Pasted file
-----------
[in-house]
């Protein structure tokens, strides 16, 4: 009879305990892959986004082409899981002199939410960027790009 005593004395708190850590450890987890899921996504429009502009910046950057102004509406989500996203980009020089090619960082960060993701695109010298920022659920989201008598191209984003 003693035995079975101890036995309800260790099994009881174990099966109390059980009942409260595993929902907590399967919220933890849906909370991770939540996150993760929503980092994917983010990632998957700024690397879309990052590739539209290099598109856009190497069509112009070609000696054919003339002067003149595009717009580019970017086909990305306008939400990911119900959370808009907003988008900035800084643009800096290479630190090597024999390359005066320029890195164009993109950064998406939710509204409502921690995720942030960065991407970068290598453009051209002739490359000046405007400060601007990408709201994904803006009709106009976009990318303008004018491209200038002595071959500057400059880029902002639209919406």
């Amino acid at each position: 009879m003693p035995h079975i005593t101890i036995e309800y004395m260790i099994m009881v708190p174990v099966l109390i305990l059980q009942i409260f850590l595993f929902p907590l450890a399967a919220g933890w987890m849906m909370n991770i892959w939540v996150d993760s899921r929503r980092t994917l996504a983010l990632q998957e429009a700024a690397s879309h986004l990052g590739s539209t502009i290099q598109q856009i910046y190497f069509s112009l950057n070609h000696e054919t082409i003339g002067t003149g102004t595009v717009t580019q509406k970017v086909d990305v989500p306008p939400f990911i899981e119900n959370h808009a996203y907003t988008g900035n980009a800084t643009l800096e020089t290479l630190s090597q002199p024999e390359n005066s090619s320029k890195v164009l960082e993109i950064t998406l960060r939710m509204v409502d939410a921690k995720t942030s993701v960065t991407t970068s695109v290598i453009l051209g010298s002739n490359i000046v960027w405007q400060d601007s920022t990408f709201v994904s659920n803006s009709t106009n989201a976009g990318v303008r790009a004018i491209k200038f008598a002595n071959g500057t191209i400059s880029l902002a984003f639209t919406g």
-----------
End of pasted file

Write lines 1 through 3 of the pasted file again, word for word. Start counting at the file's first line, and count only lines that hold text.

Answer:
[in-house]
């Protein structure tokens, strides 16, 4: 009879305990892959986004082409899981002199939410960027790009 005593004395708190850590450890987890899921996504429009502009910046950057102004509406989500996203980009020089090619960082960060993701695109010298920022659920989201008598191209984003 003693035995079975101890036995309800260790099994009881174990099966109390059980009942409260595993929902907590399967919220933890849906909370991770939540996150993760929503980092994917983010990632998957700024690397879309990052590739539209290099598109856009190497069509112009070609000696054919003339002067003149595009717009580019970017086909990305306008939400990911119900959370808009907003988008900035800084643009800096290479630190090597024999390359005066320029890195164009993109950064998406939710509204409502921690995720942030960065991407970068290598453009051209002739490359000046405007400060601007990408709201994904803006009709106009976009990318303008004018491209200038002595071959500057400059880029902002639209919406």
């Amino acid at each position: 009879m003693p035995h079975i005593t101890i036995e309800y004395m260790i099994m009881v708190p174990v099966l109390i305990l059980q009942i409260f850590l595993f929902p907590l450890a399967a919220g933890w987890m849906m909370n991770i892959w939540v996150d993760s899921r929503r980092t994917l996504a983010l990632q998957e429009a700024a690397s879309h986004l990052g590739s539209t502009i290099q598109q856009i910046y190497f069509s112009l950057n070609h000696e054919t082409i003339g002067t003149g102004t595009v717009t580019q509406k970017v086909d990305v989500p306008p939400f990911i899981e119900n959370h808009a996203y907003t988008g900035n980009a800084t643009l800096e020089t290479l630190s090597q002199p024999e390359n005066s090619s320029k890195v164009l960082e993109i950064t998406l960060r939710m509204v409502d939410a921690k995720t942030s993701v960065t991407t970068s695109v290598i453009l051209g010298s002739n490359i000046v960027w405007q400060d601007s920022t990408f709201v994904s659920n803006s009709t106009n989201a976009g990318v303008r790009a004018i491209k200038f008598a002595n071959g500057t191209i400059s880029l902002a984003f639209t919406g």